1: Focusing on the Math, But Not the Execution Truly successful pricing has two dimensions: Price setting and price getting.
Price setting is the math of determining what price is appropriate given the structure and risk profile of any particular deal. Most banks do fairly well with this dimension.
Price setting covers everything from the communication of the math from the back of the bank to the front, to the negotiation between borrower and lender. Many banks continue to struggle with this dimension. To make matters worse, when their pricing isn’t working, they always turn to the math to find a solution. The bottom line is that you can’t “out-math” the competition. You have to be better at the price getting aspect, which is all about how you interact with and serve your customers.
2: Opting for “Let Me Check With My Boss” To that end, the first issue banks should focus on is moving the pricing decision closer to the customer. In most loan negotiations, the lender knows the starting point (i.e. the desired outcome) of the deal. However, once the customer pushes back on the pricing, the lender does not know how to reach the target profitability without losing the deal, and has to resort to the classic car salesman line of “Let me check with my boss to see if we can do that.”
Generally, the lender and borrower will discuss a price and structure, and then an analyst will input the deal into a pricing model. The deal is being measured on a pass or fail basis. If the deal fails, the bank must either go back and re-trade everything with the customer, or, more likely, just decide to take less on this deal, and “try to do better next time.” The only fix for this issue is to move the decision closer to the customer. The lender should be measuring against targets, and have the ability to negotiate on the fly while the customer is sitting in front of them.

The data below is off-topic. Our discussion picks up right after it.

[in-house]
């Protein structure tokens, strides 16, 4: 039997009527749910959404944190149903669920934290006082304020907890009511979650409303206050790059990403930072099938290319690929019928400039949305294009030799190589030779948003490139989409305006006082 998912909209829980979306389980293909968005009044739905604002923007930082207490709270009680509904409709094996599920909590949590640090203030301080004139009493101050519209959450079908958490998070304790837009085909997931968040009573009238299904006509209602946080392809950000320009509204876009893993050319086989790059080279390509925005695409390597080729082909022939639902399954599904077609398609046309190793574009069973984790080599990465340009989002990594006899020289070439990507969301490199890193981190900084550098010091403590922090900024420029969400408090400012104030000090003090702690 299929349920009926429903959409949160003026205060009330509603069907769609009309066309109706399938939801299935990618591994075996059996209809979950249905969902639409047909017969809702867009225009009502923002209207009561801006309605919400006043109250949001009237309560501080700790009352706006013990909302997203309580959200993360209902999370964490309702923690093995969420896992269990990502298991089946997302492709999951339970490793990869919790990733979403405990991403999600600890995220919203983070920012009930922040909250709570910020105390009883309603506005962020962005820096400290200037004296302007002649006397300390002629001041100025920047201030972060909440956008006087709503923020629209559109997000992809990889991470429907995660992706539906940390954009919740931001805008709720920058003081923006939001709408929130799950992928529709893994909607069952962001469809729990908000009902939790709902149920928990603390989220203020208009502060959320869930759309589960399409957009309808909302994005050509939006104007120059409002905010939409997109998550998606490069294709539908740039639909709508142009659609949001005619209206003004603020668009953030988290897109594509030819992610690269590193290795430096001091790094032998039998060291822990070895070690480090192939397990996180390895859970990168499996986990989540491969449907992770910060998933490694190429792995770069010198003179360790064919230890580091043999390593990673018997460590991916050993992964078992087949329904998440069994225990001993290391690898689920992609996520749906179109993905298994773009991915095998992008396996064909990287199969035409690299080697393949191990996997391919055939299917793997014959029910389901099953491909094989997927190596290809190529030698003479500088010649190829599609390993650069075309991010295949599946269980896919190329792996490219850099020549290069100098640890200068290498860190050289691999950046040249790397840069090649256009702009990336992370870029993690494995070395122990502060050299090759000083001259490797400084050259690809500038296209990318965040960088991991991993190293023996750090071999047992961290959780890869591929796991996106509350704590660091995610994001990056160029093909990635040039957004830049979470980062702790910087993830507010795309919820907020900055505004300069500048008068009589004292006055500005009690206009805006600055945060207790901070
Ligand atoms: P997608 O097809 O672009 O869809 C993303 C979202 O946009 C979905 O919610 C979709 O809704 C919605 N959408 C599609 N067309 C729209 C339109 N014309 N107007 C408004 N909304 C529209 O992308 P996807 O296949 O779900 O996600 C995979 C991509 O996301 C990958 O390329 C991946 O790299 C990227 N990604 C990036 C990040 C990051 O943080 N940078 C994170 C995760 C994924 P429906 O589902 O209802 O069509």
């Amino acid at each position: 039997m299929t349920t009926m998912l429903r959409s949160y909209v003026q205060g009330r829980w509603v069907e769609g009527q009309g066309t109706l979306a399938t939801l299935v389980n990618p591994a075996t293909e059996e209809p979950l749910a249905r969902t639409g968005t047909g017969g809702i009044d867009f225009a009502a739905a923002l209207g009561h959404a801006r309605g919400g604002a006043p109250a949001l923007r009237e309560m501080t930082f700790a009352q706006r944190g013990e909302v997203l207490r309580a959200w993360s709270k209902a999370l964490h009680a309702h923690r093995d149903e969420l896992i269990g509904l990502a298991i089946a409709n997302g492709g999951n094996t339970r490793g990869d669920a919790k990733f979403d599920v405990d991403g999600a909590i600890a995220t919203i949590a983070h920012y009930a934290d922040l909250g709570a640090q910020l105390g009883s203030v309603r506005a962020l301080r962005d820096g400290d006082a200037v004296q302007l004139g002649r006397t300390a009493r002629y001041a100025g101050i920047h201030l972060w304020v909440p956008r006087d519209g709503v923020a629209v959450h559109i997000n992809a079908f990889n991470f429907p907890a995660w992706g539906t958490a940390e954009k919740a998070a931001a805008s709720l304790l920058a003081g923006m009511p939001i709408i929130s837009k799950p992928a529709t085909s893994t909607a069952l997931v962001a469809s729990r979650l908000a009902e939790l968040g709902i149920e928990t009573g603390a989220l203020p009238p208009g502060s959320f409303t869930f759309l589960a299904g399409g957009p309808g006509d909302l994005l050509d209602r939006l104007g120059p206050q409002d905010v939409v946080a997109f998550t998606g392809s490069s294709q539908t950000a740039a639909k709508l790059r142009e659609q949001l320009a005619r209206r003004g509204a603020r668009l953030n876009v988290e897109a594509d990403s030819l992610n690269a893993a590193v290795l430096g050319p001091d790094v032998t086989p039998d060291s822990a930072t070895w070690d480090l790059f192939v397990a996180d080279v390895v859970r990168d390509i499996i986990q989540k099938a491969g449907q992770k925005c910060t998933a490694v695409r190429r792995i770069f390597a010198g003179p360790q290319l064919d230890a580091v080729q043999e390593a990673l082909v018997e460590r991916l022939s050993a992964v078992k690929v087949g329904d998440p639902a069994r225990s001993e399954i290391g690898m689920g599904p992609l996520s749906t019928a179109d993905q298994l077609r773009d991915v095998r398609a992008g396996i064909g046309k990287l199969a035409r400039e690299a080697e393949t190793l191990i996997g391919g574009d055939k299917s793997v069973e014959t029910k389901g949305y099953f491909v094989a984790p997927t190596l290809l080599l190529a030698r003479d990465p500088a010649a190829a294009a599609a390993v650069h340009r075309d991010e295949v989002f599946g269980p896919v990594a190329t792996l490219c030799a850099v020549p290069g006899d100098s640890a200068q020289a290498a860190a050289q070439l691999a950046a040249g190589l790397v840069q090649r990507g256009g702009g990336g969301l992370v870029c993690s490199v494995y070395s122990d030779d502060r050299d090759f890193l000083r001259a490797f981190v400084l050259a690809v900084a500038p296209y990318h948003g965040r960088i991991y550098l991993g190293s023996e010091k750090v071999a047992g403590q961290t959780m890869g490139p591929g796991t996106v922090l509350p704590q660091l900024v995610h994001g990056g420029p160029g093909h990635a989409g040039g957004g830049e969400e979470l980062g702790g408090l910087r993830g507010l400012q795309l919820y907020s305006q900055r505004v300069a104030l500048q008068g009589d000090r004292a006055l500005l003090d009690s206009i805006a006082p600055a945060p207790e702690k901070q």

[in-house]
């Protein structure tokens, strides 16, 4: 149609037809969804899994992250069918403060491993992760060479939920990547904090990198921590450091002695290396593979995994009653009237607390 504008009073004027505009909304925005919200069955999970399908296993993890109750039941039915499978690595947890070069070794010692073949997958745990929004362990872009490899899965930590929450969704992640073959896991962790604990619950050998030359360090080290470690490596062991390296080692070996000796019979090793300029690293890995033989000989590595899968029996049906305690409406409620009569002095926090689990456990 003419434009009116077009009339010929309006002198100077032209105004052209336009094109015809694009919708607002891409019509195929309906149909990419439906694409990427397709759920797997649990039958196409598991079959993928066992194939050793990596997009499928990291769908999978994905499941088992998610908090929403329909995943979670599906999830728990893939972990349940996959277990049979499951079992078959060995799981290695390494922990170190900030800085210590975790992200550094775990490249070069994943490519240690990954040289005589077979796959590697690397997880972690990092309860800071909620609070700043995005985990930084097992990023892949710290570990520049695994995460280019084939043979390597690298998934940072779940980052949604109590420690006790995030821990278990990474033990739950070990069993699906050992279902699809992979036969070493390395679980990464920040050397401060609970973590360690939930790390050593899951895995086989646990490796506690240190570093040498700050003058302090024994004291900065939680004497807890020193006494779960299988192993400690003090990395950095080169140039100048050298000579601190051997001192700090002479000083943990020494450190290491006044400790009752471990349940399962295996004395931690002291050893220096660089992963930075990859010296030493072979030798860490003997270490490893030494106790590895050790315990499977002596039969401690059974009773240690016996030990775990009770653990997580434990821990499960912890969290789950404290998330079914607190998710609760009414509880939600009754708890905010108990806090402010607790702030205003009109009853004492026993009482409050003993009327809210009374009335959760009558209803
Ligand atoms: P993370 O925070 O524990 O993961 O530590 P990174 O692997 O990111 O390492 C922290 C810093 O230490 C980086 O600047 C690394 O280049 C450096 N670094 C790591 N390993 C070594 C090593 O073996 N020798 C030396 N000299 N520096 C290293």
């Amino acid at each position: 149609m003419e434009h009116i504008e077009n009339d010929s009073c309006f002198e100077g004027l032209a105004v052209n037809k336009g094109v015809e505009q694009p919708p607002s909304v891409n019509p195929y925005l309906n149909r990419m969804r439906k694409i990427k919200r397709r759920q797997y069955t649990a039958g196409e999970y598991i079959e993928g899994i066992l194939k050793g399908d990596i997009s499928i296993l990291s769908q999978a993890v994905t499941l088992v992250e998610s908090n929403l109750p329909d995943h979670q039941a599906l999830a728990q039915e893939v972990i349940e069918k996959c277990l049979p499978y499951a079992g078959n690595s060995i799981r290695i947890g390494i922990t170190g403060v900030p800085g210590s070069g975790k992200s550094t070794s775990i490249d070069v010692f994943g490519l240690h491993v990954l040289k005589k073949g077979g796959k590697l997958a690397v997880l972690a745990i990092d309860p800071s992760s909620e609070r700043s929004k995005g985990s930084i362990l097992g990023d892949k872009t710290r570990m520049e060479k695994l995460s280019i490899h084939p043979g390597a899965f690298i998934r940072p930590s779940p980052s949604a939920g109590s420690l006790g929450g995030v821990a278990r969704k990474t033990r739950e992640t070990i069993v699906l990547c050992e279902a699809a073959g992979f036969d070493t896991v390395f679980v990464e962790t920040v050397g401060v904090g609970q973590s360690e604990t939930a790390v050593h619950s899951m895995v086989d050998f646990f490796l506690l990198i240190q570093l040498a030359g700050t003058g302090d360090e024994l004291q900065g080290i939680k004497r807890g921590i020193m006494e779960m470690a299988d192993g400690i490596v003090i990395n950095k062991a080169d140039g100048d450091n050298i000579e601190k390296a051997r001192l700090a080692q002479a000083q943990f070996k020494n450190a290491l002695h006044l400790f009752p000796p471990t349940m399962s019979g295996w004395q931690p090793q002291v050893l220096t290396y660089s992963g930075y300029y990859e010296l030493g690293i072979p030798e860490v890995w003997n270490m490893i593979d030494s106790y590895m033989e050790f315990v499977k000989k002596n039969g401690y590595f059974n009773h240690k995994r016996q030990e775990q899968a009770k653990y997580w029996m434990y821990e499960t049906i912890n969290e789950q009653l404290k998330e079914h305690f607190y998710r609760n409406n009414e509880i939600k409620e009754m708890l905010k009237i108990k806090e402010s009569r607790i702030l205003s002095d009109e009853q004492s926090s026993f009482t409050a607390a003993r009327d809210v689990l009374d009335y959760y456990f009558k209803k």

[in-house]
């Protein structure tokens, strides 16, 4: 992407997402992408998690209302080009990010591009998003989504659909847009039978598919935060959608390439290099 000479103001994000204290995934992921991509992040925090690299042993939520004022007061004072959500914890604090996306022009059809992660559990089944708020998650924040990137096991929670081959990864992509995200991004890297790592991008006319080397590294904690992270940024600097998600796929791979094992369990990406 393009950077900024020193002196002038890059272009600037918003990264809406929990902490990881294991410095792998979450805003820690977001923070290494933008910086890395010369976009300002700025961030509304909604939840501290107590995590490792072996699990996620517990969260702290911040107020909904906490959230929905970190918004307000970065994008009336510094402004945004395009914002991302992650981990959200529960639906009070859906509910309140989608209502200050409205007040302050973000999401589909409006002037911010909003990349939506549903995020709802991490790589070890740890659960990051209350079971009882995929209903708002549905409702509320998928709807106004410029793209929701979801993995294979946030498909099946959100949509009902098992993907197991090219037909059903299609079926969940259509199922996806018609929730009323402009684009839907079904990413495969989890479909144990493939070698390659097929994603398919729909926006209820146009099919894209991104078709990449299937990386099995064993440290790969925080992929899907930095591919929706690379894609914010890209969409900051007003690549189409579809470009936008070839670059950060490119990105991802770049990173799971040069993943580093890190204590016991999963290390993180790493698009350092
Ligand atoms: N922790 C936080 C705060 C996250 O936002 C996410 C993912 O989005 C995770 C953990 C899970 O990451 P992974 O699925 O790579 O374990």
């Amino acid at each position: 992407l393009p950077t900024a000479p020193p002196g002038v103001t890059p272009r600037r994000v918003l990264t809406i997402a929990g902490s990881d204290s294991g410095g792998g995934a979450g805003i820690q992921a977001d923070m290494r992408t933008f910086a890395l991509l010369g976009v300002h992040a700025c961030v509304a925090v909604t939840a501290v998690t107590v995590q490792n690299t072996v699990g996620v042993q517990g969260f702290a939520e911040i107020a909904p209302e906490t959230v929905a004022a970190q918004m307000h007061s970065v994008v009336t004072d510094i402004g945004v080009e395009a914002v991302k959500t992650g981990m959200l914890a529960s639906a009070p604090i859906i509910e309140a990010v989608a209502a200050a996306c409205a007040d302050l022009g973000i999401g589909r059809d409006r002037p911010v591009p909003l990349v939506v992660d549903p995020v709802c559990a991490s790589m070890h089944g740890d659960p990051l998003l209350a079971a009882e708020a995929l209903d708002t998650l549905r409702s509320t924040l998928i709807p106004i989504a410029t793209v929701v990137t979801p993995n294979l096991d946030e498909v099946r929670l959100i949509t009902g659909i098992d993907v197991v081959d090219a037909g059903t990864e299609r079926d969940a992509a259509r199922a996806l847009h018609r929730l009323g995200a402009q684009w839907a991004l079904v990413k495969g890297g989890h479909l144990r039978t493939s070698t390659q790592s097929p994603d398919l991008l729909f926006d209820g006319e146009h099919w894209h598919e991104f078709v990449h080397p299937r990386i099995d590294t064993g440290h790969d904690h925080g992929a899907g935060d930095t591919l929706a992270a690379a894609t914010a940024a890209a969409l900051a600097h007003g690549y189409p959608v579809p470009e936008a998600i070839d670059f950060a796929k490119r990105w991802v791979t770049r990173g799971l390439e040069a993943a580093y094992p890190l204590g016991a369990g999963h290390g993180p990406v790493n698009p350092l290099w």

3: Making It “All About the Rate” Part of that negotiation will, of course, be about interest rate. It is the most visible and contested part of the deal. It is also the “sticker price” from your competitors when borrowers start shopping.
However, the great thing about commercial loans is that all aspects are negotiable, and they all move the needle in terms of risk and profit. Why not make that 60-month balloon a 55-month balloon to remove interest rate risk? Why not add collateral to reduce expected loss and provisions? If the lender can easily see what all of those terms are worth, they can trade any of them for rate.
In today’s world, customer expectations have changed. They are used to being able to get what they want, when they want it. They expect the same from their bank, and this is the best way to provide that. Give your lenders the ability to custom build financing for their customers in a responsive way, and you will earn the higher returns that you seek.